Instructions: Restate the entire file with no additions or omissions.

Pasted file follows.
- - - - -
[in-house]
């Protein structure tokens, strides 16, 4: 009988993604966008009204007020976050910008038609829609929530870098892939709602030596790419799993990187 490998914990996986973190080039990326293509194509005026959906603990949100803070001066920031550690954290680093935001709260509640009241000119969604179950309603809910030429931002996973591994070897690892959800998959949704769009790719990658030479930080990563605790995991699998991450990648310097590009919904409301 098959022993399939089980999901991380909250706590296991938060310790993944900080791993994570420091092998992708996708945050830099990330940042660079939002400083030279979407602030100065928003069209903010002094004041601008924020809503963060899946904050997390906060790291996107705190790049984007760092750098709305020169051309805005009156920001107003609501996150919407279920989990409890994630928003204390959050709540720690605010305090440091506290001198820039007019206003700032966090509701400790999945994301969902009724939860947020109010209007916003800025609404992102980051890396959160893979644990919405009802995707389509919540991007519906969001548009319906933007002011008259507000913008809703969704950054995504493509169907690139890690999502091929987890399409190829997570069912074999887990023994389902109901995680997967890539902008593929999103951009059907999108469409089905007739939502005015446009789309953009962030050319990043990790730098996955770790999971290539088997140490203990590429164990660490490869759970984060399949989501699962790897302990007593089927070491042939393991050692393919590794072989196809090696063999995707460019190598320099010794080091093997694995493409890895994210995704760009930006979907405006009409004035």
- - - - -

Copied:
[in-house]
């Protein structure tokens, strides 16, 4: 009988993604966008009204007020976050910008038609829609929530870098892939709602030596790419799993990187 490998914990996986973190080039990326293509194509005026959906603990949100803070001066920031550690954290680093935001709260509640009241000119969604179950309603809910030429931002996973591994070897690892959800998959949704769009790719990658030479930080990563605790995991699998991450990648310097590009919904409301 098959022993399939089980999901991380909250706590296991938060310790993944900080791993994570420091092998992708996708945050830099990330940042660079939002400083030279979407602030100065928003069209903010002094004041601008924020809503963060899946904050997390906060790291996107705190790049984007760092750098709305020169051309805005009156920001107003609501996150919407279920989990409890994630928003204390959050709540720690605010305090440091506290001198820039007019206003700032966090509701400790999945994301969902009724939860947020109010209007916003800025609404992102980051890396959160893979644990919405009802995707389509919540991007519906969001548009319906933007002011008259507000913008809703969704950054995504493509169907690139890690999502091929987890399409190829997570069912074999887990023994389902109901995680997967890539902008593929999103951009059907999108469409089905007739939502005015446009789309953009962030050319990043990790730098996955770790999971290539088997140490203990590429164990660490490869759970984060399949989501699962790897302990007593089927070491042939393991050692393919590794072989196809090696063999995707460019190598320099010794080091093997694995493409890895994210995704760009930006979907405006009409004035």